Disney eyes stake in Excite as part of bold Web strategy

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Walt Disney Co. is in talks to acquire up to a 40% stake in the Internet search company Excite Inc., said an executive familiar with the discussions.

The talks are part of a larger Web strategy being considered at Disney that would make virtually all the Disney-related Web sites available through an umbrella site, which could be called D Guide or Go Online.


The site would include ABCnews.com, ESPN SportsZone, Family.com, NBA.com, NFL.com and Mr. Showbiz, as well as the sites for A&E Networks and Lifetime Television, among others.

Disney owns all or part of those sites. It is also contemplating new sites, including one called PetsburghUSA.

"These sites could be accessed individually, but by aggregating them under one banner it could drive eyeballs and, hence, advertising," said the executive.

A deal with an established search engine such as Excite is considered a key traffic driver.

"Excite's been looking to hook up with a big media company," said the executive.


The company already has strategic relations with America Online, Netscape, Intuit, Prodigy and Tribune Co. Intuit and venture capital firm Kleiner Perkins Caufield & Byers are among Excite's largest shareholders.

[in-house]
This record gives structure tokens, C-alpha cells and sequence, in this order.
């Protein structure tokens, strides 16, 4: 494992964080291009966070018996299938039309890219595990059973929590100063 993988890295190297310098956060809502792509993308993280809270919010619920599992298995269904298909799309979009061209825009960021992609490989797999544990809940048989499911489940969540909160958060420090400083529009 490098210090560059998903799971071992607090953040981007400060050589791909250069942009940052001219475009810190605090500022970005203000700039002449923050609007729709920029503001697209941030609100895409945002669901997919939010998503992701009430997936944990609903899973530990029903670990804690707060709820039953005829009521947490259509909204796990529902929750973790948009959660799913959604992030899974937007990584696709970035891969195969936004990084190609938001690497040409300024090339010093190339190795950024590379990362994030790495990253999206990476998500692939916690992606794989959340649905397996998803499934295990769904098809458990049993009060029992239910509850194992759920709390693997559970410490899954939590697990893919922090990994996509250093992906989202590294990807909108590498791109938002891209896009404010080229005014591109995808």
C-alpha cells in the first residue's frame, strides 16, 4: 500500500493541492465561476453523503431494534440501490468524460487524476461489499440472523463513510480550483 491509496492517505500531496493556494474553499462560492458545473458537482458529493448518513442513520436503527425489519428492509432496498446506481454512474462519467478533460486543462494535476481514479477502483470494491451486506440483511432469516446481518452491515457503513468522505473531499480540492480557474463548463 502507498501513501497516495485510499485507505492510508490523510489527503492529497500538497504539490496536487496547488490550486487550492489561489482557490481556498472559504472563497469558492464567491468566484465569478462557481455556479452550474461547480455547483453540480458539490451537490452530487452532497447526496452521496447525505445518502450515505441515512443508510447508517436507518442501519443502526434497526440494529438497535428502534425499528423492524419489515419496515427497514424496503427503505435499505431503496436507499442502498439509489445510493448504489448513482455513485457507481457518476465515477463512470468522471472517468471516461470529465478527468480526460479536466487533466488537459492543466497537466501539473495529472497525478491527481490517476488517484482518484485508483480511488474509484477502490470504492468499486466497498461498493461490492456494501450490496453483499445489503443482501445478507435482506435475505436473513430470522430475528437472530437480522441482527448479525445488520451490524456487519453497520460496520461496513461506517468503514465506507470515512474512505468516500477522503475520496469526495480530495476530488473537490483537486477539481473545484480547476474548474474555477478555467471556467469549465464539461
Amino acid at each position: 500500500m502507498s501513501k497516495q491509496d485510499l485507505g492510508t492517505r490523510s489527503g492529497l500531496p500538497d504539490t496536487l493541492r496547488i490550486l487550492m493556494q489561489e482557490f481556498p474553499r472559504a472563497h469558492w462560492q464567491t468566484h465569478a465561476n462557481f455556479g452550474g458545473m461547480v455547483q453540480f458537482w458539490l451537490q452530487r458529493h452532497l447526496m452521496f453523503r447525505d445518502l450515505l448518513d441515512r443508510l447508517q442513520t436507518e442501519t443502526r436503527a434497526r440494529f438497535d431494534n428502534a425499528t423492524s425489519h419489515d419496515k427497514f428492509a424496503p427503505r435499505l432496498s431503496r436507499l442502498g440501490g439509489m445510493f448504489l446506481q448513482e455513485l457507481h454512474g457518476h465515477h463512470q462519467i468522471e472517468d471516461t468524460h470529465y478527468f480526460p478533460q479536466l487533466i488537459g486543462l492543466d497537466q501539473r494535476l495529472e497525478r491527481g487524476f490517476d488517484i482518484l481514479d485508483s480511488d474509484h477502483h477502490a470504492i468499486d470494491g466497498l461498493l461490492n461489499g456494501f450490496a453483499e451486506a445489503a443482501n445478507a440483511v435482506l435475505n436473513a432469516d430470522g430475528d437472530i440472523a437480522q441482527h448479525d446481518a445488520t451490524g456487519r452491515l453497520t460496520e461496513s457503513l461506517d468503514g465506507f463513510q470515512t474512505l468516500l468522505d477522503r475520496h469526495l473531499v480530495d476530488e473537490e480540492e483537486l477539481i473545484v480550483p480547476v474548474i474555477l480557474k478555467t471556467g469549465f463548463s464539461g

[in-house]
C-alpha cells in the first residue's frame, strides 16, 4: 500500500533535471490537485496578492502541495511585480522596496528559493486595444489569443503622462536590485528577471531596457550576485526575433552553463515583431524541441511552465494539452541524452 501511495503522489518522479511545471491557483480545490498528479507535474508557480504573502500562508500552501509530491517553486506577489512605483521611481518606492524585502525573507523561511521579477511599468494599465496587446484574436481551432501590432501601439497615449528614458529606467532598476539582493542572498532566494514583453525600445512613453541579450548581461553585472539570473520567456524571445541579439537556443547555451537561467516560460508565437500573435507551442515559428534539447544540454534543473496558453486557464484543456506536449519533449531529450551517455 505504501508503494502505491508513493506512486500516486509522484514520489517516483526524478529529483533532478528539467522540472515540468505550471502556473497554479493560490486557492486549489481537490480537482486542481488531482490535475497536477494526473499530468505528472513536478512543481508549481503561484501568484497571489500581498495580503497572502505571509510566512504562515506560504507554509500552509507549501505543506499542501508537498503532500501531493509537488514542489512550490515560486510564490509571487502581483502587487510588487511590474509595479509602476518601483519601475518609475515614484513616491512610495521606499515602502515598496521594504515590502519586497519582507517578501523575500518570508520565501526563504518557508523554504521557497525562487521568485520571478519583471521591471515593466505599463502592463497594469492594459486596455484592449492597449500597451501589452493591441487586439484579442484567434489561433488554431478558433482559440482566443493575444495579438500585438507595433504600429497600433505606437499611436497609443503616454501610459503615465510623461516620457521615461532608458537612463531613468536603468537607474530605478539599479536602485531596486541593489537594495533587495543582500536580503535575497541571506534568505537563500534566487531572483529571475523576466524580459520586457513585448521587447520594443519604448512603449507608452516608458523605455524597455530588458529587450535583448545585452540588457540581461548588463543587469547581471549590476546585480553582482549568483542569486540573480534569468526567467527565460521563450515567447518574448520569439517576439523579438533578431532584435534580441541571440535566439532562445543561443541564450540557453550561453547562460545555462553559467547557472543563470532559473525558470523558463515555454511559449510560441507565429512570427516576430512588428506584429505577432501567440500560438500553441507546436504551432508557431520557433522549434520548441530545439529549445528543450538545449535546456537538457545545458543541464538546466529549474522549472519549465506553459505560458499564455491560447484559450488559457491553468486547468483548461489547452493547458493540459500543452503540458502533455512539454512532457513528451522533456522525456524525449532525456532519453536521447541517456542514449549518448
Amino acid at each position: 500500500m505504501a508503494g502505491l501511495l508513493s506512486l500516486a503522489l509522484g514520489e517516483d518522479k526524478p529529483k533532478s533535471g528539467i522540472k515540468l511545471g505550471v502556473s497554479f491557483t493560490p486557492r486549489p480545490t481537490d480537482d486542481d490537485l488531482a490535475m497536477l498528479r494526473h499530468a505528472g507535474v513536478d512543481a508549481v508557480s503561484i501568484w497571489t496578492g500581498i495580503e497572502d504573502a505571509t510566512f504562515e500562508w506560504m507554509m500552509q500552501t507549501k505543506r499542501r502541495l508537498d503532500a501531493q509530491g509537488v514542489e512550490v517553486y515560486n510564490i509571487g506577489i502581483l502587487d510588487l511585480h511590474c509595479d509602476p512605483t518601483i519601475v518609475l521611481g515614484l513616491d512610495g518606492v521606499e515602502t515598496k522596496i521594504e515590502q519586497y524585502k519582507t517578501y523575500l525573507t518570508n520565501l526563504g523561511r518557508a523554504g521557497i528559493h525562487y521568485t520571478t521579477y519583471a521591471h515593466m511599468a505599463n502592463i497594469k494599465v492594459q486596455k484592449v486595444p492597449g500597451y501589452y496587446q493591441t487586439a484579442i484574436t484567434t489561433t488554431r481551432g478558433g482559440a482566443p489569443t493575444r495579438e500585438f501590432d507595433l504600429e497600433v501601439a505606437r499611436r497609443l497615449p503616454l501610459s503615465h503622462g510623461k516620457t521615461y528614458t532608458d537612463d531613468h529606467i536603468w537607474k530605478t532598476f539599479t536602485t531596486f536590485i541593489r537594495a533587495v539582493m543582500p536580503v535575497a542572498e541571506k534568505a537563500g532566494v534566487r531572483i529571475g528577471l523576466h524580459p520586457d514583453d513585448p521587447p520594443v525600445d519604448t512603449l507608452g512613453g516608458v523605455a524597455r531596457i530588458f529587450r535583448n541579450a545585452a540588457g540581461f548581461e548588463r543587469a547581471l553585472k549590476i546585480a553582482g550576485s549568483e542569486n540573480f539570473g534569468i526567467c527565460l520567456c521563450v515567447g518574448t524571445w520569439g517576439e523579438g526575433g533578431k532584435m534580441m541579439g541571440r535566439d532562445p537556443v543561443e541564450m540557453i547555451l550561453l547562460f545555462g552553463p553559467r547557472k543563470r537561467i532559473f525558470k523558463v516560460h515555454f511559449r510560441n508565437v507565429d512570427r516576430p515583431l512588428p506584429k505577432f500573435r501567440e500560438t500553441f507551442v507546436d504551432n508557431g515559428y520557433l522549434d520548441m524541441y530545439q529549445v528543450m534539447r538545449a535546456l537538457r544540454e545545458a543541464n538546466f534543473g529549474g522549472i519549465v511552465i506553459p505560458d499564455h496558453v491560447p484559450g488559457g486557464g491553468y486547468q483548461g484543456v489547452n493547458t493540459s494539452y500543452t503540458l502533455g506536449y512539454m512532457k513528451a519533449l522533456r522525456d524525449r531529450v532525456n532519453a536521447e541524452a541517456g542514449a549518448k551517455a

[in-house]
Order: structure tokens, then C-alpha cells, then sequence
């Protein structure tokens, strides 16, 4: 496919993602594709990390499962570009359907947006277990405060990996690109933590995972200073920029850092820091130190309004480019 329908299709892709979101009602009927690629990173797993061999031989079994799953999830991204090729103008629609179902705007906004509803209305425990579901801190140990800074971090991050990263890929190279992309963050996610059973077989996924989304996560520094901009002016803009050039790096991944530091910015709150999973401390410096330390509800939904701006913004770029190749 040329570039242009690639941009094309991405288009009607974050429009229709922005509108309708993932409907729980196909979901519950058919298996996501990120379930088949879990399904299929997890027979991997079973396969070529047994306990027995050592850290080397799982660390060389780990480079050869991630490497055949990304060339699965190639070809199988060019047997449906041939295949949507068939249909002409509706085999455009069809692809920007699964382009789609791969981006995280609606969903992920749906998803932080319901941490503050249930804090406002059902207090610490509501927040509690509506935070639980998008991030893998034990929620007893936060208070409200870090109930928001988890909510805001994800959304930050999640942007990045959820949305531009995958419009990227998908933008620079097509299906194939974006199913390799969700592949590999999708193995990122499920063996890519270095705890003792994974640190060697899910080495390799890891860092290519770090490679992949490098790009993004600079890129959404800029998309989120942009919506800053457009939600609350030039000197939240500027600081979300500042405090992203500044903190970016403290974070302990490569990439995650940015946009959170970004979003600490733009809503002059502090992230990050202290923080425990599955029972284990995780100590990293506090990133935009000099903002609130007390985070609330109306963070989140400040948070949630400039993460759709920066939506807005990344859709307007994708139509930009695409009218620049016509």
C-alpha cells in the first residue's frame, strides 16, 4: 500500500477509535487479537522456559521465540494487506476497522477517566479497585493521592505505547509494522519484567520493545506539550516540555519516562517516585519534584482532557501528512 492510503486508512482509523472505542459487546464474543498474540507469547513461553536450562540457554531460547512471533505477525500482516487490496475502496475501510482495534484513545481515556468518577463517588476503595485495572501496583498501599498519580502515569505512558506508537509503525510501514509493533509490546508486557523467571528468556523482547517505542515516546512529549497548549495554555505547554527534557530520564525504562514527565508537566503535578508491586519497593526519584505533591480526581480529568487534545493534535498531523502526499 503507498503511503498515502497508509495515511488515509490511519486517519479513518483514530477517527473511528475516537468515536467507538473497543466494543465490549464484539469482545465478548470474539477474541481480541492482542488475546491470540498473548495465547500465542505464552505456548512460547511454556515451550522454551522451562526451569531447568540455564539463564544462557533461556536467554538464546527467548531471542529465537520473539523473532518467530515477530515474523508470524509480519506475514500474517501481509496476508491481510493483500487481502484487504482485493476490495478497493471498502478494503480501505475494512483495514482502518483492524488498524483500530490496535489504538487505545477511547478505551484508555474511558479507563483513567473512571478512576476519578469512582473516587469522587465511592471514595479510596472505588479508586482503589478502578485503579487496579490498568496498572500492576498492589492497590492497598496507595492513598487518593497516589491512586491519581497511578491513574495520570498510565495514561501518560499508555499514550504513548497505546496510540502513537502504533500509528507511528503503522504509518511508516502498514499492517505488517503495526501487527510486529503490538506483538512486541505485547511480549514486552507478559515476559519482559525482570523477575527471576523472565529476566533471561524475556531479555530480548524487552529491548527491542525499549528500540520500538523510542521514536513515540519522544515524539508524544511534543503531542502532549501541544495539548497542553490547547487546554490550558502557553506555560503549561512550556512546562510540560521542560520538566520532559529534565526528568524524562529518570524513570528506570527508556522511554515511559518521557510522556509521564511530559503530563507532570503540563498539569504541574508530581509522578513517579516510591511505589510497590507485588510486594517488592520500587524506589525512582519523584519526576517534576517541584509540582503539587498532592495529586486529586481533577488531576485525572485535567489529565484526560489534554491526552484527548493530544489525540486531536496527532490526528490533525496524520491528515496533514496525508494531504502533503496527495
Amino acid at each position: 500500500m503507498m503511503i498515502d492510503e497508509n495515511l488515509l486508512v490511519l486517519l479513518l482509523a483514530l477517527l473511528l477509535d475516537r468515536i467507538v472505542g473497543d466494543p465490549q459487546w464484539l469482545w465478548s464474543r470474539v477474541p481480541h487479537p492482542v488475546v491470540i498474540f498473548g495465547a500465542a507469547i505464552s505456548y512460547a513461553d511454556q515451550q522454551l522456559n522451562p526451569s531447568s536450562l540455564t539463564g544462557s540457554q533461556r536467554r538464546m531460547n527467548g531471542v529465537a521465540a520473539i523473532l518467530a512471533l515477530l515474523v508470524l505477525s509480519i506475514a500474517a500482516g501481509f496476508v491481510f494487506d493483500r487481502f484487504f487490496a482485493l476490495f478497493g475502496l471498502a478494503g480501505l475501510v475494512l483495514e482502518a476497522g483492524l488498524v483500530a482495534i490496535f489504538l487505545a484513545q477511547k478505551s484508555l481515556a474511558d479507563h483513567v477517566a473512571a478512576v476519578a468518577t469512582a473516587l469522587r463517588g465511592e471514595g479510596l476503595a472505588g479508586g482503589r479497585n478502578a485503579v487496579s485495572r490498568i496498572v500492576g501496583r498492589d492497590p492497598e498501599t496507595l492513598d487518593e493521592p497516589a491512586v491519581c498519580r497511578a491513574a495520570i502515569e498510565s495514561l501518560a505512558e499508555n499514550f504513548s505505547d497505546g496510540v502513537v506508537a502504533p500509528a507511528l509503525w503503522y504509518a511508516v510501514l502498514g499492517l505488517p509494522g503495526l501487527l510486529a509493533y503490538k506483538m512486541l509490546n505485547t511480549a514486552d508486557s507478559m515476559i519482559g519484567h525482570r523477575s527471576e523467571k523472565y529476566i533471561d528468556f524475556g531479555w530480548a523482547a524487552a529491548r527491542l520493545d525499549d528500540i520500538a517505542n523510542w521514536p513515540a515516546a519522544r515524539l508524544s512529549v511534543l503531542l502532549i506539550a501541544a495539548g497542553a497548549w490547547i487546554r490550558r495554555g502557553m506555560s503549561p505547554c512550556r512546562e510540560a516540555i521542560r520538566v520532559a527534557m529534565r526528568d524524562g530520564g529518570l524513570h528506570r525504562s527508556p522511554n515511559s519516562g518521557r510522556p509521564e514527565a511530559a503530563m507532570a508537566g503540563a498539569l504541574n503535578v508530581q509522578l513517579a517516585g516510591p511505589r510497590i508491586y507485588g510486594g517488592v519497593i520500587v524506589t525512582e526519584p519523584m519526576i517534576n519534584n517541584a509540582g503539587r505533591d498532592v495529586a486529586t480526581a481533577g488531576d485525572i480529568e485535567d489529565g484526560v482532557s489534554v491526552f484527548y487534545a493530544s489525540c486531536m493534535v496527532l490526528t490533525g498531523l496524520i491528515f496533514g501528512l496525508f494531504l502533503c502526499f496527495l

An Excite spokeswoman said the company does not comment on "rumor or speculation."

Jake Winebaum, chairman of Disney's Buena Vista Internet Group, was traveling late last week and could not be reached.

"That discussion has been going on for a very long time," said another executive close to the companies. "It wouldn't surprise me at all if it's come to fruition."

Just last month, Disney closed its deal to acquire total ownership of online publisher Starwave Corp., in which it had purchased a one-third stake in April 1997 for a reported $100 million.


As part of its new-media strategy, Disney has been working for some time on what it calls "telefusion," a mandate from Chairman-CEO Michael Eisner to find a way to exploit Disney TV properties in the new-media arena and vice versa.

"The whole `telefusion' effort has stirred big debates on branding," said another executive close to the company. For example, a controversial plan to label "NFL Monday Night Football" on ABC under the ESPN moniker has been tabled for now "because the ABC affiliates won't go for it," said this executive.

Contributing: Pat Riedman.

Copyright June 1998, Crain Communications Inc.

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